From the desk of The Movie Snob:
Zathura (B). I never saw Jumanji, but I get the idea that there is more than a passing resemblance between these two movies (based on books by the same author, I believe). Here, the protagonists are 10-year-old Walter and his 6-year-old brother Danny. Their parents are divorced, and they fight incessantly. When their dad leaves them alone in the house for a few minutes, Danny finds a beat-up old board game in the basement called “Zathura: A Space Adventure.” When he and Walter start to play the game, they are more than a little surprised to discover that their house has been ripped from the Earth and has become some sort of spaceship, orbiting a Saturnlike planet. Every time one of them takes his turn in the game, new dangers — or opportunities — arise, and it becomes apparent that they have to successfully finish the game in order to get back home. There are all sorts of heart-warming (some might say treacly) messages about the importance of family and working together and stuff like that, and on the whole it’s a pretty good family-oriented movie. It is a little too long (113 minutes) and a little too scary for younger kids, and there is a little bad language that should have been excised. But it has some funny moments and generally keeps moving along at a nice adventuresome pace. I say check it out.
Shopgirl (C). Screenplay-writer Steve Martin swings and misses with this slight movie about a romance between young Mirabelle Buttersfield (Claire Danes) and much older man Ray Porter (played by — what do you know? — Steve Martin). Mirabelle spends her days looking forlorn behind the glove counter at Saks Fifth Avenue in Los Angeles, and we are told up front that she is a lost and lonely soul from Vermont, anonymous and adrift in the big city, with a boatload of student debt to boot. She meets a friendly but eccentric (and not very clean-looking) fellow named Jeremy (Jason Schwartzman) in a laundromat, and he is immediately smitten. But then she meets Ray, a computer tycoon who jets back and forth from Seattle, and soon Jeremy is out of the picture. Or is he? All three characters in this romantic triangle have issues, and Ray’s in particular remain opaque throughout. I just never felt invested in any of the characters, which spells doom for a romantic drama like this. Also, the Puritan in me can’t help objecting to how quickly and easily these people jump into bed together. O tempora! O mores!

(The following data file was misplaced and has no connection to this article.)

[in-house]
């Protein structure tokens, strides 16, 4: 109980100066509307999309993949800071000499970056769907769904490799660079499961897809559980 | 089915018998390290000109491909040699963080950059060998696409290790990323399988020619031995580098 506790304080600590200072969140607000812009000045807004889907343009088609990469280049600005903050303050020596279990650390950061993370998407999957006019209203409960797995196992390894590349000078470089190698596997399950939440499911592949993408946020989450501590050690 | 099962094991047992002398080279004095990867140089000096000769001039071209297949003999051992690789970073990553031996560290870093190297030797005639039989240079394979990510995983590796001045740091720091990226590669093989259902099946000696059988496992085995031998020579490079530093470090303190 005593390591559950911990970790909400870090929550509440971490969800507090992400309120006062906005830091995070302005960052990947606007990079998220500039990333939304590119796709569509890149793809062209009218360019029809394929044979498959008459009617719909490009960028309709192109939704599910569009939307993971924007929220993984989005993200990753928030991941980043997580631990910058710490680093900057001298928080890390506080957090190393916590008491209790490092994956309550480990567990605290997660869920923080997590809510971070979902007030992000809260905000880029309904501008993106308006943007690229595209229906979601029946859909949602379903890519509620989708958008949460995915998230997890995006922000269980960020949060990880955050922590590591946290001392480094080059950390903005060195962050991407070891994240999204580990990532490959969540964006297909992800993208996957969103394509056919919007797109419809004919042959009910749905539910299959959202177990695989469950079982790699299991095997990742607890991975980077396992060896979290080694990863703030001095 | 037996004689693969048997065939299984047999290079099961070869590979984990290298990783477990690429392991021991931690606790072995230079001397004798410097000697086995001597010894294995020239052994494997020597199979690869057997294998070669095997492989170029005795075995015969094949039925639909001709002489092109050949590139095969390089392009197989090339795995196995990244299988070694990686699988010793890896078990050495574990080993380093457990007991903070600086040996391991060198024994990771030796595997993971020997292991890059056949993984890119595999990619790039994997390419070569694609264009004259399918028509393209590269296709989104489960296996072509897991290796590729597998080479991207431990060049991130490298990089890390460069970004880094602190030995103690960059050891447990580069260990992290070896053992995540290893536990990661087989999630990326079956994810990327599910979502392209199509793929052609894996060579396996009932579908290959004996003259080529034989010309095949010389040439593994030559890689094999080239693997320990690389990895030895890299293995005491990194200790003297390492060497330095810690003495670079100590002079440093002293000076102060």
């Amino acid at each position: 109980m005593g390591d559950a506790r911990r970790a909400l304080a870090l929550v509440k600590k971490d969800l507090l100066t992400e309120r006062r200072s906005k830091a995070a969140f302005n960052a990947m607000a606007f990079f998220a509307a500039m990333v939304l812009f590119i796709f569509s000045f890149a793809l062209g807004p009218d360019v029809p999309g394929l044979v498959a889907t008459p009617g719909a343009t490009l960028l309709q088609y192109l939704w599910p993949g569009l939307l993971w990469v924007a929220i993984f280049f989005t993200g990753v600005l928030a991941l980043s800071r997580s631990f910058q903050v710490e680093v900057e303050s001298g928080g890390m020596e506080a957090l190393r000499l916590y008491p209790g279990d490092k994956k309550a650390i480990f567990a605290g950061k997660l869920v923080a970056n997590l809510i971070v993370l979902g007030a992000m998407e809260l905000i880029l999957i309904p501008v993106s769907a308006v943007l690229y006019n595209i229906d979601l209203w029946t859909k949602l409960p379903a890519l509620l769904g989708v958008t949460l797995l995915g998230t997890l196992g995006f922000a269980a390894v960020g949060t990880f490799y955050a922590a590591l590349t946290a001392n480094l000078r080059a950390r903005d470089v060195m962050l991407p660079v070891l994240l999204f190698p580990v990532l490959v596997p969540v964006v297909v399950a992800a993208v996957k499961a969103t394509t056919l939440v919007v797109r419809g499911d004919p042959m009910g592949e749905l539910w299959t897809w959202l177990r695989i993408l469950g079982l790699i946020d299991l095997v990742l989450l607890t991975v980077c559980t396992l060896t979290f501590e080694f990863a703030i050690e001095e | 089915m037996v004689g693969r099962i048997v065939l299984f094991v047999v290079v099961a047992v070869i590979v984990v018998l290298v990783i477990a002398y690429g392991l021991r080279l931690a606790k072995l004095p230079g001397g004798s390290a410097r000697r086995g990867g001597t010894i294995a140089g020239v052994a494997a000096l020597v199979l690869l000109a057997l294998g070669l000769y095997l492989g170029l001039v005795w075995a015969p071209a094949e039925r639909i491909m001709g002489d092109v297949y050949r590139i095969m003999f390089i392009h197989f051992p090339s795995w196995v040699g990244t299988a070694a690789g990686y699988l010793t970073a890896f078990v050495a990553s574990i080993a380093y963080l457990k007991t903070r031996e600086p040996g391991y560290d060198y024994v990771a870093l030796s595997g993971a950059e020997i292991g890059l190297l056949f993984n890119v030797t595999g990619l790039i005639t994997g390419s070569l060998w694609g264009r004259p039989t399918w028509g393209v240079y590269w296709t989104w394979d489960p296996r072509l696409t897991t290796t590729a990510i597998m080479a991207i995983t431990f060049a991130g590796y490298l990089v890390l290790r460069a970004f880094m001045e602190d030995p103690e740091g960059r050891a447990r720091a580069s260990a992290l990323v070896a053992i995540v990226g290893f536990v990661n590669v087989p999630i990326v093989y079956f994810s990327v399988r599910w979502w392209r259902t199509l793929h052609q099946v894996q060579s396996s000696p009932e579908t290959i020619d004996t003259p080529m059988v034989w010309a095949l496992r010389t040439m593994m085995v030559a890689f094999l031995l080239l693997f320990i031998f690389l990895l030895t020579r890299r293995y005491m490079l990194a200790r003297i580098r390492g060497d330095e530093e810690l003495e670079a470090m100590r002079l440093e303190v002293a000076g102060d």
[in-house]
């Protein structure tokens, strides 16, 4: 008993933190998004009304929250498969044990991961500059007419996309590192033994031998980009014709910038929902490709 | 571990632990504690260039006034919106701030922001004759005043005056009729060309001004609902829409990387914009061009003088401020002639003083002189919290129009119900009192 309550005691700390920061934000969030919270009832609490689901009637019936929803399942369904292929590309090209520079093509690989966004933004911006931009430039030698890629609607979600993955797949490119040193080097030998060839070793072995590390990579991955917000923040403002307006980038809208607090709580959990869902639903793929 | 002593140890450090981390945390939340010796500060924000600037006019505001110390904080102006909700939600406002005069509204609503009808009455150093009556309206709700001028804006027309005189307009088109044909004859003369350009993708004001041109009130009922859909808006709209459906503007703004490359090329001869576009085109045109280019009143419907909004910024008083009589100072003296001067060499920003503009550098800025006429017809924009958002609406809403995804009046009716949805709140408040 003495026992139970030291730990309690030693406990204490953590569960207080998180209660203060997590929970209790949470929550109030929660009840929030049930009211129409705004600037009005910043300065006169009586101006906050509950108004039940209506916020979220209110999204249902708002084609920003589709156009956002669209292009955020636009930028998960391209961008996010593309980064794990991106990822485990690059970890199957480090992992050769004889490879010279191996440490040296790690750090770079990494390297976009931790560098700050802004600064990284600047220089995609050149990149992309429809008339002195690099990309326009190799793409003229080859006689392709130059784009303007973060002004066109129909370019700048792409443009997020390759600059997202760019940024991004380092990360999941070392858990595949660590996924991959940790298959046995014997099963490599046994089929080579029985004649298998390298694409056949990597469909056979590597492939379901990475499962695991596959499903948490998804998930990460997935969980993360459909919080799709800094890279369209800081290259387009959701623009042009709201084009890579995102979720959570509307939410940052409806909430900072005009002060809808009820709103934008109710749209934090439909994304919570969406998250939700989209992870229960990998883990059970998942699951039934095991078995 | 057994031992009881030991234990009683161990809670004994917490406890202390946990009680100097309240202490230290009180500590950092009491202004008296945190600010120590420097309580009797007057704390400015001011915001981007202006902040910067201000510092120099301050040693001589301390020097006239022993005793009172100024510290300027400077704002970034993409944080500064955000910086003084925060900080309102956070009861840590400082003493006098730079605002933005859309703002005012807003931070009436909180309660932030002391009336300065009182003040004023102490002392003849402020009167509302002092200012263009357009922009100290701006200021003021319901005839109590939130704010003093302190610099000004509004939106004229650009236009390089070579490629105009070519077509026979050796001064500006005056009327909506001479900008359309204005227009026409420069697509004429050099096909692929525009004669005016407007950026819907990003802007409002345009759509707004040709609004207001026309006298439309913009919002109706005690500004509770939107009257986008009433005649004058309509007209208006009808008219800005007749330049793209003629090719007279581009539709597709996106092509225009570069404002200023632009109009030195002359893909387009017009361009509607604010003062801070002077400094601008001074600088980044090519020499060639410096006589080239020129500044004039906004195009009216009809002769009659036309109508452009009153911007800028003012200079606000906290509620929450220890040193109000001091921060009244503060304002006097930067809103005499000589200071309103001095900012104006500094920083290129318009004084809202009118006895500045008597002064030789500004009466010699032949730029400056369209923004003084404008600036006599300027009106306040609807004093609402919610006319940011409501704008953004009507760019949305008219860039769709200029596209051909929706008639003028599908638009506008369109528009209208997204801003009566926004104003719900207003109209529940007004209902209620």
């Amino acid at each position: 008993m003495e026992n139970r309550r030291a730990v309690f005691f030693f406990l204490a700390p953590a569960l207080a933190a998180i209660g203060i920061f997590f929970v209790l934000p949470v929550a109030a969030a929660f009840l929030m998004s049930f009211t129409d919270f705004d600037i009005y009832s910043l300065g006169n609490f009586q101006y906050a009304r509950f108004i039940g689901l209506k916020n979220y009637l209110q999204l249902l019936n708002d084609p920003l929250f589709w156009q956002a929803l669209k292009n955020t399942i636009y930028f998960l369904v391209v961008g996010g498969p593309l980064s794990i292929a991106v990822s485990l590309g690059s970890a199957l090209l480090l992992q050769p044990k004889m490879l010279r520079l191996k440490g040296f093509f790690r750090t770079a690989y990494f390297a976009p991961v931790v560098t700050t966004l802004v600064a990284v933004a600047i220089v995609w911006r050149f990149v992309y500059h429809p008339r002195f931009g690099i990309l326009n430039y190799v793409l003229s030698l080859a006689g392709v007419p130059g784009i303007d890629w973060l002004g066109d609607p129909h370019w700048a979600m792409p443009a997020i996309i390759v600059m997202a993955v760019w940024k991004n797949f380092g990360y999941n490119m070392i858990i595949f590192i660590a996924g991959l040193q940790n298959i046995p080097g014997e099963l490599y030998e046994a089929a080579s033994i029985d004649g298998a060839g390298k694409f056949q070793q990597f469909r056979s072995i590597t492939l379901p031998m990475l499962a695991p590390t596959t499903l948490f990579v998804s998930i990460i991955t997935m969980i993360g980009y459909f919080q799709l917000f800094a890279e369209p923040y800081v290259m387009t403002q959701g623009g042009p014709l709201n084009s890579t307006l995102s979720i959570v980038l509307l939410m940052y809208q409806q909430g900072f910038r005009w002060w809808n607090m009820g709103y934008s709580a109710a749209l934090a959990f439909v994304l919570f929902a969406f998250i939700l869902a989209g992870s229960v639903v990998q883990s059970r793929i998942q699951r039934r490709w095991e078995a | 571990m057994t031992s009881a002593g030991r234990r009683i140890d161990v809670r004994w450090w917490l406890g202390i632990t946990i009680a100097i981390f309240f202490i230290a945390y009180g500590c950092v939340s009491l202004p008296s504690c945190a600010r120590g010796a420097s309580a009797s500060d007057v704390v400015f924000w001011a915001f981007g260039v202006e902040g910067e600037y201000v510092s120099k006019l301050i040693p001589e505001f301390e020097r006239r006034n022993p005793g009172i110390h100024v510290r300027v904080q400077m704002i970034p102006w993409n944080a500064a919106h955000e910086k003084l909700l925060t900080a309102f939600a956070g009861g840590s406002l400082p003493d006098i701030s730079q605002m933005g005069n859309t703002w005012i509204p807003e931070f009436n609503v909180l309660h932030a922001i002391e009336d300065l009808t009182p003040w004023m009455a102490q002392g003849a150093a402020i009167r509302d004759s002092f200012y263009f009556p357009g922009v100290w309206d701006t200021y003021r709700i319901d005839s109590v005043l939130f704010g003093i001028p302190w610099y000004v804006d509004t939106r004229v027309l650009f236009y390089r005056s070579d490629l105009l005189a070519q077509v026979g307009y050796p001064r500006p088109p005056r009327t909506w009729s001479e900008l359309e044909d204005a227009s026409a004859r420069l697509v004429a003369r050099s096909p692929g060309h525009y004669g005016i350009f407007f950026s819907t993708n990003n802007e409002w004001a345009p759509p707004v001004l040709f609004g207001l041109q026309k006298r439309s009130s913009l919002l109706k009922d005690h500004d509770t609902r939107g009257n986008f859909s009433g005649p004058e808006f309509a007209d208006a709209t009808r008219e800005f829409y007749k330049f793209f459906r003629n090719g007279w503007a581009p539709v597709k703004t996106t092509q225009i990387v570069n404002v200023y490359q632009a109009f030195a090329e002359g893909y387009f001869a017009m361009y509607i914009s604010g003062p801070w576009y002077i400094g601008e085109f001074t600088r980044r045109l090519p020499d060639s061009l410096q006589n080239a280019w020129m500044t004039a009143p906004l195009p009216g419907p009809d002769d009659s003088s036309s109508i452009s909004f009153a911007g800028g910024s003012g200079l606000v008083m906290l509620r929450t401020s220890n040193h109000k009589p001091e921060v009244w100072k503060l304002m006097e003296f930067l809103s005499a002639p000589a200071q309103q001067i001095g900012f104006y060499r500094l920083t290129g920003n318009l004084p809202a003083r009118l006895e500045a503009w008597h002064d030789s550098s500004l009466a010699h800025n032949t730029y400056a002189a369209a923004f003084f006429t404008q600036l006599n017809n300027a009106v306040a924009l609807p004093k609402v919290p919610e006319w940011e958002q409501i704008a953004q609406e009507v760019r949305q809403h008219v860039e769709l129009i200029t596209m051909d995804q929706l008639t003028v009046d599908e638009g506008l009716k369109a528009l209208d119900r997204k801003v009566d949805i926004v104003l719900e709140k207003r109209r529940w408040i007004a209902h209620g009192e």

Laurel Canyon (B-). I saw this movie on DVD and liked it a little better than I liked Shopgirl. Sam (Christian Bale) and his girlfriend Alex (Kate Beckinsale) are freshly minted Harvard M.D.’s, and she’s writing a dissertation on fruit flies to get a Ph.D. as well. He takes a residency in L.A., and they plan to stay in his mother’s house, which is supposed to be empty. To Sam’s great dismay, it is not. His mother Jane (Frances McDormand) is a record producer, and she and the band are in the house, working, drinking, and smoking pot. Nevertheless, Sam and Alex move in, and soon enough the sheltered Alex is forgetting all about her fruit flies and experimenting with all sorts of bad behavior. Sam is simultaneously tempted to stray by a second-year resident at the hospital where he is working. The message I took away from the movie is, “Don’t move to L.A., you’ll go crazy and mess up your life.”